Located in Southeast Asia, Thailand has a population of just over 69 million. While population has increased over the years, water quality in Thailand has declined, yielding health risks if water is not purified before consumption.
There are approximately 43 million Thai people drinking contaminated water, allowing diseases like diarrhea, typhoid and dysentery to enter their system. This water is contaminated primarily by pollutants disposed into rivers and streams. When water is extracted from these rivers and streams for consumption, the pollutants negatively impact the health of the consumer.
The main source of water pollution is from the agricultural sector. In 2016, 39 million cubic meters of wastewater was dumped per day into various river basins. Industrial sectors were the second highest distributor of polluted water at 17.8 million cubic meters per day. Lastly, residential areas contributed 9.6 million cubic meters of polluted water per day. A total of 3.5 billion cubic meters of wastewater was released into Thailand’s rivers in 2016.
Water quality in Thailand varies throughout the country. In the city of Chiang Mai, located in northern Thailand, the main concern is drinking water. In an interview with Gwang Elusive, a resident of Chiang Mai told The Borgen Project that tap water is used for “gardening, showing, washing…everything but drinking.” In order to get purified water, Gwang occasionally uses water purifiers and drinking water machines. However, her main source of purified water is from bottled water.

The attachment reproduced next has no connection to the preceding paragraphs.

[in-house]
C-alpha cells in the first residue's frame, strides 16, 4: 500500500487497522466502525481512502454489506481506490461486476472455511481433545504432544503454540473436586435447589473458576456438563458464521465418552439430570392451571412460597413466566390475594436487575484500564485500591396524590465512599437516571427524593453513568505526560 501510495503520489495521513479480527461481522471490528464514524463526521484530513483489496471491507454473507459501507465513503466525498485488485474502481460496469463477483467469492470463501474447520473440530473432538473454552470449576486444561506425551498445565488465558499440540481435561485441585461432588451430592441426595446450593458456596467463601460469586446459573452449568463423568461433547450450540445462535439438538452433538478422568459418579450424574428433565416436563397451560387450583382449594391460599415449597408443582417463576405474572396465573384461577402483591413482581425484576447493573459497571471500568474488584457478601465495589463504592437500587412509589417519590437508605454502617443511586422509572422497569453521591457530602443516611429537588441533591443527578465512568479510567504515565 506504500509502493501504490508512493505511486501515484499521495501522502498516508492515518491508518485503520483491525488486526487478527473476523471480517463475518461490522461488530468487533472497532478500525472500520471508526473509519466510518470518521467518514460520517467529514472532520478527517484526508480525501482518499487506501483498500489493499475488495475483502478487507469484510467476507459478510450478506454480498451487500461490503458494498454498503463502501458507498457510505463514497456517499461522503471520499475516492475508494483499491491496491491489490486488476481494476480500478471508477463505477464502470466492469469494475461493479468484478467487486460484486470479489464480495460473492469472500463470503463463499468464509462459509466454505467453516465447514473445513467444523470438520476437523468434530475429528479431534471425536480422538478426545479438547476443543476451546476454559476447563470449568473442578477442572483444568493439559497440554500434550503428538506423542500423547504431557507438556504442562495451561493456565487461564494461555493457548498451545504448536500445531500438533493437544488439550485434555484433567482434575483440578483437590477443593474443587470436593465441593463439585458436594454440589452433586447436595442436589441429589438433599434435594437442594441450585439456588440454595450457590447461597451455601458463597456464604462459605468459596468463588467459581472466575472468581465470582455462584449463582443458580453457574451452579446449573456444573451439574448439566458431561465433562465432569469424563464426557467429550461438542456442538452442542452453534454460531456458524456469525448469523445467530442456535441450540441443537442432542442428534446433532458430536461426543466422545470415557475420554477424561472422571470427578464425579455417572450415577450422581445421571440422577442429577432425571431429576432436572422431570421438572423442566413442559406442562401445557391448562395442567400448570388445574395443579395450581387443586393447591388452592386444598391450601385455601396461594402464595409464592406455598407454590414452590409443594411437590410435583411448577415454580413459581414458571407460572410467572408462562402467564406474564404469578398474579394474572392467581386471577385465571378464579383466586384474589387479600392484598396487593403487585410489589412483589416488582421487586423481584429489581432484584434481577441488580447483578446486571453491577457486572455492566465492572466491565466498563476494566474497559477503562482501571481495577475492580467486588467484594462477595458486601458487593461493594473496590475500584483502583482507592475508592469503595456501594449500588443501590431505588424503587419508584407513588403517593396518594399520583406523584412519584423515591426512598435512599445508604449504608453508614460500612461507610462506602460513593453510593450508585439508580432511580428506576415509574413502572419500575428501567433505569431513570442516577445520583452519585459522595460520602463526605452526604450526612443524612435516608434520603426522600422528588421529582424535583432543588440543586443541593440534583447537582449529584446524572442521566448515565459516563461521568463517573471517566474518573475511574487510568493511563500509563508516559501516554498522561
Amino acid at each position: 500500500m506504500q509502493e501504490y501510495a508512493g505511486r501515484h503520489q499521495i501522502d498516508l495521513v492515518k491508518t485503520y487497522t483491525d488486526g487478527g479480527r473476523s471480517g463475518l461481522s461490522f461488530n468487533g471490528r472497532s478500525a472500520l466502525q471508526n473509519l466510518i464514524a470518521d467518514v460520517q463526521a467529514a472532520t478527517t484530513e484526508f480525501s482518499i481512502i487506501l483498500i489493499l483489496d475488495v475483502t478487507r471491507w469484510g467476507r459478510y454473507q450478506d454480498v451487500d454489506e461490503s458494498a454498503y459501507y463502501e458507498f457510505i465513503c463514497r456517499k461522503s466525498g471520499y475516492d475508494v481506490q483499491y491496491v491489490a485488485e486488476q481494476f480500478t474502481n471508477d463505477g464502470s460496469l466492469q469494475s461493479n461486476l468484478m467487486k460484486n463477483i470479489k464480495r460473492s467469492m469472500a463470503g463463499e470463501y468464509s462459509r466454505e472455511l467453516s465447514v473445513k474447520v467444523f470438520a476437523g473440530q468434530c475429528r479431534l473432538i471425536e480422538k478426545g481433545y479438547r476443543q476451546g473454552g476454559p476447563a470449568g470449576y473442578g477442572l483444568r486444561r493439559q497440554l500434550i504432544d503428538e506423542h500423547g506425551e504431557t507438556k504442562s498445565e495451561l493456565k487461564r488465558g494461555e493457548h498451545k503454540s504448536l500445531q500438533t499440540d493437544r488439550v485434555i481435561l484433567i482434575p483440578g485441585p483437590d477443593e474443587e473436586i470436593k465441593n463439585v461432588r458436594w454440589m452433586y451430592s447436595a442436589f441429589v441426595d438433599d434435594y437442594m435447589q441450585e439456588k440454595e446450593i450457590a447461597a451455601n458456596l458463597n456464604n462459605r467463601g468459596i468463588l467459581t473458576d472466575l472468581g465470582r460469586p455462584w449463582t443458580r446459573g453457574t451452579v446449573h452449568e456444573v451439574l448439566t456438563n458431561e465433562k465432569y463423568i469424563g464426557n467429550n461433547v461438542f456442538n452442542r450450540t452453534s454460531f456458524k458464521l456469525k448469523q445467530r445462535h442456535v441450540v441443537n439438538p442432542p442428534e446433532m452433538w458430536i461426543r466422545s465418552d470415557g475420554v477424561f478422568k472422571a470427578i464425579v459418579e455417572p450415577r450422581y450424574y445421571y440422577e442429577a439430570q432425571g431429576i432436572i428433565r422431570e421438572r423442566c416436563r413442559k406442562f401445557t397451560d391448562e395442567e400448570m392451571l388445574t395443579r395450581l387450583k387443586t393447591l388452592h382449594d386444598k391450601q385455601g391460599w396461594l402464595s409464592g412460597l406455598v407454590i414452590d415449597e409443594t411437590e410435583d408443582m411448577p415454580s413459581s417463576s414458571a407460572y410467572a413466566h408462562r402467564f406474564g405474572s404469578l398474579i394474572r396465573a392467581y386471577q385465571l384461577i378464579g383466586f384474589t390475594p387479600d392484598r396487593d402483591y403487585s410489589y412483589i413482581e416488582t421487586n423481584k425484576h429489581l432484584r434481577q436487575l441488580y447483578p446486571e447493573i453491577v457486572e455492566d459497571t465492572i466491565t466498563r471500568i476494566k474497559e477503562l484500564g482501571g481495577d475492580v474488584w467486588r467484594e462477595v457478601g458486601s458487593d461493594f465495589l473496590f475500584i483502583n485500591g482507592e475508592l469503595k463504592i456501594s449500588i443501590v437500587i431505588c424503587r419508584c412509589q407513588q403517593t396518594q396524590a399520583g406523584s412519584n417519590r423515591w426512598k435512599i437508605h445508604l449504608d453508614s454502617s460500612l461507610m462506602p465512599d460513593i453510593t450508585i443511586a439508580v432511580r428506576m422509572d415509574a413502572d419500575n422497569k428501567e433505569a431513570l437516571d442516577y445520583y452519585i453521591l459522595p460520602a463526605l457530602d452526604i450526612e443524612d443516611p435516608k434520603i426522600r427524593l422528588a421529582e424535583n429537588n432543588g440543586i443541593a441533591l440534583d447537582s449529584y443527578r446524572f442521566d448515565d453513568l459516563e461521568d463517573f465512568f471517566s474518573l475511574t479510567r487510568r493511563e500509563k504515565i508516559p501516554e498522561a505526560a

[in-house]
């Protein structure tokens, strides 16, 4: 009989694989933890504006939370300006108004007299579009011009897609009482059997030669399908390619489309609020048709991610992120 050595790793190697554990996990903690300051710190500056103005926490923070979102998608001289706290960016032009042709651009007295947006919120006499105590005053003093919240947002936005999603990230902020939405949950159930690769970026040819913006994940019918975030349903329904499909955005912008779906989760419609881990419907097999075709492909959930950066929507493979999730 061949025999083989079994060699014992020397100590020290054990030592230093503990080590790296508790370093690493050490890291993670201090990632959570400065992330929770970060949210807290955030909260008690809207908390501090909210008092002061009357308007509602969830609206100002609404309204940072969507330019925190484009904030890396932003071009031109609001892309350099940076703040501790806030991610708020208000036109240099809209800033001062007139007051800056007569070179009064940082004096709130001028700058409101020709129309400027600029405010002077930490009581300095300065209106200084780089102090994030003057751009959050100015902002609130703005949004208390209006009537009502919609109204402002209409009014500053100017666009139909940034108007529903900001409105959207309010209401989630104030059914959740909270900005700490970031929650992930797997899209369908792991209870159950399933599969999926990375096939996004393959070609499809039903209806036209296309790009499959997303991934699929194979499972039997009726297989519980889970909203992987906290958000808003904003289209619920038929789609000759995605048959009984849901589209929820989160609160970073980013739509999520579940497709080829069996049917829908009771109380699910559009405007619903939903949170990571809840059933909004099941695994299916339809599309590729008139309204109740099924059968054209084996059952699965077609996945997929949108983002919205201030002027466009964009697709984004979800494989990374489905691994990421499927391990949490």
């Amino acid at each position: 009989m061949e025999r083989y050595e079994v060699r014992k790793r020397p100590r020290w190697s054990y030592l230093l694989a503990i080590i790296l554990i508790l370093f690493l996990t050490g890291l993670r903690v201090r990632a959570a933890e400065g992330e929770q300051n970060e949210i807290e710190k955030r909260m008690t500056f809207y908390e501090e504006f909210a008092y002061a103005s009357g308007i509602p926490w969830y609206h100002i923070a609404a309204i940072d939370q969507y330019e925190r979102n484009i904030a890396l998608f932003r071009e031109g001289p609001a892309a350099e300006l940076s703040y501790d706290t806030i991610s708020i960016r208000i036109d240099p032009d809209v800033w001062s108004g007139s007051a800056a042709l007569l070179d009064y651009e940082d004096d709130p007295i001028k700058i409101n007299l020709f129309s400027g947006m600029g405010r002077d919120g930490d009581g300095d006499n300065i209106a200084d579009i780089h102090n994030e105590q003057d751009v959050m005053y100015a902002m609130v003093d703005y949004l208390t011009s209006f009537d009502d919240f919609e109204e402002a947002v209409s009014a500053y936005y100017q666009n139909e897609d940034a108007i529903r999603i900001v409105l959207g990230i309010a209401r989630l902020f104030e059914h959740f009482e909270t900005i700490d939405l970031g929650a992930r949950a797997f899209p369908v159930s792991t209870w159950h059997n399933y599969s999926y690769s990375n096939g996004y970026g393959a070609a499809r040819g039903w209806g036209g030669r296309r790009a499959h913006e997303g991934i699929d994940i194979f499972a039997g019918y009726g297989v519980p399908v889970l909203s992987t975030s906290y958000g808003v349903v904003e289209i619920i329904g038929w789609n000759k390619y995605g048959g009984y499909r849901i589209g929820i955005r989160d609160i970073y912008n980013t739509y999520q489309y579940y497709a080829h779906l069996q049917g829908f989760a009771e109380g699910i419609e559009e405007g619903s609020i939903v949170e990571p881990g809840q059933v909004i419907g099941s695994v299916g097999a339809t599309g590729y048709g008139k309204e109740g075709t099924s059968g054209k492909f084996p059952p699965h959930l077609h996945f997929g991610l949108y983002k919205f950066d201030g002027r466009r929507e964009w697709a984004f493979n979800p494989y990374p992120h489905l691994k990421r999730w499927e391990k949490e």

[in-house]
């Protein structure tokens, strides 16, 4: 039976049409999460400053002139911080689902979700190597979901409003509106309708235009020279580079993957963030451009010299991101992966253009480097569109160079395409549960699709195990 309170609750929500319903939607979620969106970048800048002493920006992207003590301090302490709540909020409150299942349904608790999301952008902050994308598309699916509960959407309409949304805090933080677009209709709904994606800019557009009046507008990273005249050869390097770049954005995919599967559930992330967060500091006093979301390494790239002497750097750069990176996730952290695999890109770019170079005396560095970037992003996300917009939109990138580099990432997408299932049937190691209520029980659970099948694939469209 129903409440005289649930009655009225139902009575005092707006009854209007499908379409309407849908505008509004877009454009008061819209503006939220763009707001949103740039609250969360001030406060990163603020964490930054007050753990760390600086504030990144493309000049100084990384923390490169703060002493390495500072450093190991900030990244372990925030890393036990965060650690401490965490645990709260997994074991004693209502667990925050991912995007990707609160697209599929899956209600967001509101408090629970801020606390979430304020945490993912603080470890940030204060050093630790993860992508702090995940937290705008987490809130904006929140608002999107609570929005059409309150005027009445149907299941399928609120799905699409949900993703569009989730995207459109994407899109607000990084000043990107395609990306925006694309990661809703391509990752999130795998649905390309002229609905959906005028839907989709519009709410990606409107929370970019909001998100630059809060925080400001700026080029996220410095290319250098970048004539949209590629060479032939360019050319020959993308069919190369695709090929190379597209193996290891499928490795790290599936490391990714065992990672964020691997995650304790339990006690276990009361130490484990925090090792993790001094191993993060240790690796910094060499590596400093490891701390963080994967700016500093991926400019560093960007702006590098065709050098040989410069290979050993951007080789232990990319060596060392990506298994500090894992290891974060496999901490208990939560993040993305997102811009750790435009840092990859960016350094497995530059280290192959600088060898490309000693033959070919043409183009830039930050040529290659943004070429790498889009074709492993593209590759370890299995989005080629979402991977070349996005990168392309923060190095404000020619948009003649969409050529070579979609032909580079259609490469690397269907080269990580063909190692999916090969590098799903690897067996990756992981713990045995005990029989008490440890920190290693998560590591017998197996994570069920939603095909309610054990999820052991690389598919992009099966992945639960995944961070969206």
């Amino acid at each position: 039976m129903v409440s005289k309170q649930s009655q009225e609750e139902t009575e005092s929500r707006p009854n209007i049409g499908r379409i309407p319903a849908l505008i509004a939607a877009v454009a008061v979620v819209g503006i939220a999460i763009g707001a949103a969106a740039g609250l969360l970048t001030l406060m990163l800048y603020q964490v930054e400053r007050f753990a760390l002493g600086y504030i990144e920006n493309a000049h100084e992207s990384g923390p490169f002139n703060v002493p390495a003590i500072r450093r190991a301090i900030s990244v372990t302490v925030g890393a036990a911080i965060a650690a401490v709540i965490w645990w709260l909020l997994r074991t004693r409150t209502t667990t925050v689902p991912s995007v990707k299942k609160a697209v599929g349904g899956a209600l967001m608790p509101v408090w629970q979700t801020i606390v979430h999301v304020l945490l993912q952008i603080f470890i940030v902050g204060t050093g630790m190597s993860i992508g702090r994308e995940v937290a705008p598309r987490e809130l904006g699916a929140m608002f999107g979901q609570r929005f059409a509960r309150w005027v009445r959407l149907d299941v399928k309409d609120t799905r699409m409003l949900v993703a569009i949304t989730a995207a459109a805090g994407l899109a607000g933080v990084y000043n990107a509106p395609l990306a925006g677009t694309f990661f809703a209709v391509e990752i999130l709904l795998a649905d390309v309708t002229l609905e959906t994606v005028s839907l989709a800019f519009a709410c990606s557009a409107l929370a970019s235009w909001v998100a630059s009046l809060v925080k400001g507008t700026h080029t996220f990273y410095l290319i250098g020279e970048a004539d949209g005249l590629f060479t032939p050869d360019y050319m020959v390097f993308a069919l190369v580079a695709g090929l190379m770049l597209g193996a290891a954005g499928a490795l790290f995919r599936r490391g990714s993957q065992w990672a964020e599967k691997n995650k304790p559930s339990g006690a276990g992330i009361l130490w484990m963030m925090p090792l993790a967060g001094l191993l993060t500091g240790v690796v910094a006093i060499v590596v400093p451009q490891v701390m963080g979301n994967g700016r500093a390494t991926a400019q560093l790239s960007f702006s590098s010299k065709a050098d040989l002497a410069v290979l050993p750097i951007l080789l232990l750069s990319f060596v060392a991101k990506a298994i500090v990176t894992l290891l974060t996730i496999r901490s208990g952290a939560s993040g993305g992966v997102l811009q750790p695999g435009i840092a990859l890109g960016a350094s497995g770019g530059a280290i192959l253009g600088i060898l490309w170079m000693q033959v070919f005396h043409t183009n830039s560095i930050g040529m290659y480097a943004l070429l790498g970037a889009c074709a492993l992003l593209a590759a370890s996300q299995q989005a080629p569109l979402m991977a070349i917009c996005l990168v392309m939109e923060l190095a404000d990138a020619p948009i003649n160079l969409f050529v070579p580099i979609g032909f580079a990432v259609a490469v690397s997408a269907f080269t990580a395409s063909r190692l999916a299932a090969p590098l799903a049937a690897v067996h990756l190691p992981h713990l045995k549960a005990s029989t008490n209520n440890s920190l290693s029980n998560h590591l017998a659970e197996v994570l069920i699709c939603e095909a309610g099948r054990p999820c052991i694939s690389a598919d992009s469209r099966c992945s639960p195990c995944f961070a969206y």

Every week, cases of filtered water are delivered to her through the company Wang Nam Kang. With an average cost of 40 baht, or $1.17, per twenty bottles of water, Gwang is able to safely receive the hydration she needs. She drinks an average of two to three bottles a day and recycles the bottles after each use.
Water bottle companies filter their water through various purification processes in order to rid the liquid of contaminants. Many companies perform purification through reverse osmosis. In this process, water is filtered until impurities and large particles are removed from the liquid. Reverse osmosis offers a quick and cheap solution to purifying water, which in turn allows for residents like Gwang to receive enough water to last her a week at a reasonable cost.
The majority of Thailand’s residents have accepted the idea of drinking bottled water; executive director of Ecological Alert and Recovery Thailand (Earth), Penchom Saetang, has not. Although water quality in Thailand has improved according to the country’s annual pollution report, water pollution is still a red flag as it continues to threaten the Thai people.
A new law, the Pollutant Release and Transfer Registers law, is currently being created. This law would require agricultural operators to identify all pollutants in the wastewater that is being released into rivers outside of their property. Ultimately, the law would allow for the government to locate who is contributing most to the water pollution in order to reduce the problem.
As for industrial factories that produce drinkable water, stricter monitoring of wastewater would be implemented to ensure water treatment is being done properly. Surprise inspections would ensure that companies adhere to the strict water purification regulations.
In 2016, a surprise inspection was performed and only a few wastewater management factories out of 35,000 failed to pass inspection. The inspection agency continues to hold a strong stance on passing regulation with the threat of company shut-down if inspection is not passed. Industrial factories are continually encouraged to reuse, reduce and recycle water in order to decrease the amount of wastewater that is disposed into rivers.
The Thai government is continuing to work towards finding more ways to reduce the amount of pollution in their water, but until then it is the responsibility of the public to drink with caution.
– Brianna Summ